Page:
Shelby Opens Review of FY18 Justice Department Budget Priorities
WASHINGTON, D.C. – U.S. Senator Richard Shelby (R-Ala.), chairman of the Senate Appropriations Subcommittee on Commerce, Justice, Science and Related Agencies, today chaired a hearing to review the FY2018 budget request for the U.S. Department of Justice.
“It is critical that we target our finite law enforcement resources towards the worst criminals in our society, and I agree with the Attorney General’s directive to federal prosecutors to go after the most violent offenders,” Shelby said.
Shelby’s opening statement, as prepared for delivery, follows below.
Mr. Deputy Attorney General, welcome to the Commerce, Justice, and Science Appropriations Subcommittee hearing examining the Department of Justice’s Fiscal Year 2018 budget request.
I am pleased to welcome you to your first hearing before this subcommittee, and I am grateful that you and Attorney General Sessions have brought new, desperately-needed leadership to the DOJ.
Your input is helpful and necessary as we review the President’s spending priorities for the Justice Department in order to ensure that the country’s national security and law enforcement needs are funded appropriately and sufficiently.
This is a challenging budget climate. As violent crime has risen and terrorist threats have escalated, fiscal constraints have tightened.
The President proposes to decrease spending at the Department of Justice by $637 million in fiscal year 2018, for a new total of $28.3 billion.
Since the start of this new administration and during these early days of your tenure as the Deputy Attorney General, I am pleased that the Department is refocusing on its core mission of enforcing our nation’s Constitution and duly enacted laws.
It is critical that we target our finite law enforcement resources towards the worst criminals in our society, and I agree with the Attorney General’s directive to federal prosecutors to go after the most violent offenders.
Additionally, the importance of prosecuting violent crime is reflected in the President’s budget request for 230 new assistant U.S. attorneys to address this growing problem.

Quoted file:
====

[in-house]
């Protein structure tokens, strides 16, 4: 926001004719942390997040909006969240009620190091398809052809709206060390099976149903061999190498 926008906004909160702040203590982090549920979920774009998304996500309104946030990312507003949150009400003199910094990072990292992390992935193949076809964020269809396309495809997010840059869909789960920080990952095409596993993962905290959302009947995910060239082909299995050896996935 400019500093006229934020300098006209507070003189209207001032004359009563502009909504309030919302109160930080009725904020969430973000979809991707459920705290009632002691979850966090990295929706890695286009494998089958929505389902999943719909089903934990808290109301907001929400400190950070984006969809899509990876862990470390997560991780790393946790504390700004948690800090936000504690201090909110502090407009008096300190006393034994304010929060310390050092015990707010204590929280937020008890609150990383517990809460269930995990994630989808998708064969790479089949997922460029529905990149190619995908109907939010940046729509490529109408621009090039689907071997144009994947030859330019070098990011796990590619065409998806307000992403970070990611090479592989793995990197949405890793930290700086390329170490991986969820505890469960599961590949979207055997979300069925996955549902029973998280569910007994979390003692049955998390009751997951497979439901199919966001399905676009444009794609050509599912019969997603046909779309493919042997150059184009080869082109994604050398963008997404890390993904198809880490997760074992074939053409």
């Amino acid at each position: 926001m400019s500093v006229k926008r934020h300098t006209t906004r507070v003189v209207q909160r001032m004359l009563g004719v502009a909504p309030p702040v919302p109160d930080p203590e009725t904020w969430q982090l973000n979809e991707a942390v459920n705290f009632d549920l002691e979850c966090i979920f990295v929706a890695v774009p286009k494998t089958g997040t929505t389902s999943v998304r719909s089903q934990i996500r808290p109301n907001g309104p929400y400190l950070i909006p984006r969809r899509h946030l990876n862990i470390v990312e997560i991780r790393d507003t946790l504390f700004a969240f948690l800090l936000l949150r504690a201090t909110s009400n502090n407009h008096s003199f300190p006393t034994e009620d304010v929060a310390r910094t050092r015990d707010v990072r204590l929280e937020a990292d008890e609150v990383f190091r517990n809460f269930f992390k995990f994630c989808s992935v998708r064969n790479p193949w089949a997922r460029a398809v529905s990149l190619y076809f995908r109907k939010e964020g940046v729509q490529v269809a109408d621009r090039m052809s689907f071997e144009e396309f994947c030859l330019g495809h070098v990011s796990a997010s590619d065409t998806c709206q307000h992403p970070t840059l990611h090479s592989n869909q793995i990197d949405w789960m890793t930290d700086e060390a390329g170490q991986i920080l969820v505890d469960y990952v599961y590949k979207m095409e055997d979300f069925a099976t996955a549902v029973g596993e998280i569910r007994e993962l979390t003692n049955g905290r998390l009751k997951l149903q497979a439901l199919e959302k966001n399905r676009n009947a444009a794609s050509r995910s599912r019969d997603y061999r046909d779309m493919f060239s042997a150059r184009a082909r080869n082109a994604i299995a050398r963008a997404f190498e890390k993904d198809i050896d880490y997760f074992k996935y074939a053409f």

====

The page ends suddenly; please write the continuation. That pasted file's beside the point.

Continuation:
This re-ordering of priorities was further underscored by the Attorney General’s reversal of the Obama Administration’s lenient charging and sentencing policies, requiring federal prosecutors now to pursue the most serious charges and sentences possible.
In particular, a stronger federal law enforcement approach towards drug crimes is critical, and this is a key area where we hope to see results from more stringent prosecution and sentencing.
The heroin and opioid crisis is fueled by drug traffickers who must be brought to justice under the law.
The Department has also refocused on the critical problem of illegal immigration, making it a priority for prosecutors and empowering them to bring felony charges whenever permissible under law.
Illegal immigration has become one of the most critical problems facing our nation, so it is encouraging to learn that President Trump’s tough approach is already resulting in reduced illegal border crossings.
To back up this newfound emphasis on tackling illegal immigration, the budget request seeks 40 deputy U.S. Marshals to address the criminal alien problem, 70 additional border enforcement prosecutors, 20 attorneys and support staff to handle civil condemnation work for the Southwest border wall, and 20 attorneys and support staff for immigration litigation assistance.
I can assure you that this subcommittee will give careful consideration to these requested positions.
I also appreciate the Department’s related efforts to place immigration judges in jurisdictions where they are most needed and to quickly hire the immigration judges which this subcommittee has previously funded.
Over the last eight years, dozens of these benches have gone unfilled due to the former Administration’s failure to act.
In the meantime, the backlog of immigration cases has grown to a staggering number of 600,000.
The proposed budget seeks an increase of $65 million for the Executive Office for Immigration Review to hire another 65 immigration judge teams on top of the 10 that were just provided in the fiscal year 2017 Omnibus.
We will closely review the details of this request to balance the tremendous need with the restrictive budget environment we are facing.
I trust that the recent establishment of the Department’s Task Force on Crime Reduction and Public Safety will continue to provide new ideas and recommendations on how our nation can best combat violent crime, illegal immigration, and other law enforcement challenges.
Cybersecurity and counterterrorism remain two of my top national security concerns, and I will want to know more about how this budget supports the Department’s efforts in these critical fields.
Thank you for your important testimony today as this subcommittee begins our work on the fiscal year 2018 budget for the Department of Justice.
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